If these are the Characteristics of an Early Bitcoin Bullrun, When Can we Expect the Cycle’s Peak?

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By Matteo Greco, Research Analyst at the publicly listed digital asset and fintech investment business Fineqia International (CSE:FNQ). 

 

Bitcoin (BTC) ended the week at approximately $68,400, showing a slight 0.8% decrease from the previous week’s closing value of around $69,000. Throughout the week, BTC displayed significant volatility, with a price range of 13.4%. The week commenced with robust momentum as BTC surged to $72,000 on Monday. Subsequently, the price reached a new all-time high of nearly $73,800 on Thursday, following peaks of over $73,000 on both Wednesday and Thursday.

On the same Thursday, BTC experienced a sharp decline to $68,000 before rebounding to close around $71,400. On Friday and Saturday, selling pressure persisted, driving BTC to trade as low as $64,700 and closing Saturday near $65,300. However, positive momentum returned on Sunday, nearly recovering the weekly loss and closing around $68,400.

Despite the volatility and fluctuating prices, the previous week demonstrated continued strong momentum for BTC Spot ETFs, with net inflows recorded on all trading days. The weekly net inflow surpassed $2.5 billion, with Tuesday alone witnessing a net inflow of over $1 billion. The cumulative net inflow since inception now stands at approximately $12.2 billion.

Trading volume for BTC Spot ETFs also witnessed an upward trend, with total trading volume reaching $141.7 billion since inception, including nearly $28 billion traded in the last week. This translated to a daily trading volume exceeding $5.5 billion during the previous week, contributing to a higher average daily volume since inception, currently standing at approximately $3.15 billion.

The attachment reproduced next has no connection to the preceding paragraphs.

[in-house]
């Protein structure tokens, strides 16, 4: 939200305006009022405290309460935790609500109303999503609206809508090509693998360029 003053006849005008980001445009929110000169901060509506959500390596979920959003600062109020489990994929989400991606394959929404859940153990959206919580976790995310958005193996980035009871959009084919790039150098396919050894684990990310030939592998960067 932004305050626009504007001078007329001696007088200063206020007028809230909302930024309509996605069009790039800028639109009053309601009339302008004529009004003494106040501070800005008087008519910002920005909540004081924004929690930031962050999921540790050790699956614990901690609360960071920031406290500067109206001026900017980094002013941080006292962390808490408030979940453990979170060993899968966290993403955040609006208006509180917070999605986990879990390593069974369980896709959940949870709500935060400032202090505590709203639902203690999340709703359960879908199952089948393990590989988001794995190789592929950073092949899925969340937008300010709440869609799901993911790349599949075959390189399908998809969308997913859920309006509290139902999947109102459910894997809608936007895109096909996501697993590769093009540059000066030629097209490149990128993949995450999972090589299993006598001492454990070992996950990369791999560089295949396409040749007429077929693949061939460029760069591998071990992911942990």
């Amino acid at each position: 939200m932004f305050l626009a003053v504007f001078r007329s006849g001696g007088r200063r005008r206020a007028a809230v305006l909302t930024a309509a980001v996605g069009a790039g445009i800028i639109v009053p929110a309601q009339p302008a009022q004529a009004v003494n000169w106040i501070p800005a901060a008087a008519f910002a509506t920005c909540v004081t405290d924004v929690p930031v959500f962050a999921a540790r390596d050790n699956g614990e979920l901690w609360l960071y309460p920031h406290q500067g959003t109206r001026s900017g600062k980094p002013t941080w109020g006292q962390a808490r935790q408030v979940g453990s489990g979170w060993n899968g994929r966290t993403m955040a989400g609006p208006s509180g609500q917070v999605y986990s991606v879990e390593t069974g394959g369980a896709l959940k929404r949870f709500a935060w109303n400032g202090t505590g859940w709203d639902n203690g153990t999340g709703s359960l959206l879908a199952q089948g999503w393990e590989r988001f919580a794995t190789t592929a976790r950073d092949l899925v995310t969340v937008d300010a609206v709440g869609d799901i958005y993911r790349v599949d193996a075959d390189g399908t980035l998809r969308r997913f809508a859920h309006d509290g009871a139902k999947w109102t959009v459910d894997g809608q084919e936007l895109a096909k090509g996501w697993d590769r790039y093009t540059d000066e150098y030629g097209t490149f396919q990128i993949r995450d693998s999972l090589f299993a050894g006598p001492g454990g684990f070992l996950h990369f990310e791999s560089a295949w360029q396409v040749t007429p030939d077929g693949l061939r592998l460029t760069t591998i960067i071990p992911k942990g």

These figures underscore the sustained momentum of investments from traditional finance into the digital assets space. Despite BTC’s price stability last week, the demand primarily stems from ETFs, while native digital assets investors are more active on the selling side.

This trend is evident in the decrease of BTC held by long-term holders, referring to BTC that remained unmoved for at least 155 days. At the beginning of 2024, this supply was nearly 16.3 million BTC, gradually decreasing to about 15.1 million BTC as now. This shift reflects traditional investors driving buying activity through ETFs, while native digital assets investors, who accumulated during the downtrend in 2022 and 2023, are now profit-taking at a higher rate, reducing long-term holder supply.

Such behaviour is characteristic of early bull phases, where long-term holders distribute assets to new investors. If the current market remains in an uptrend, analysing the past cycles, this pattern could persist until the supply from long-term holders matches the demand from new investors, which usually coincides with the cycle’s peak and the beginning of a downtrend phase.

Notably, the BTC halving is approximately one month away, historically preceding cycle peaks between 6 and 12 months later. If historical patterns repeat, the current cycle’s peak could occur in late 2024 or the first half of 2025.

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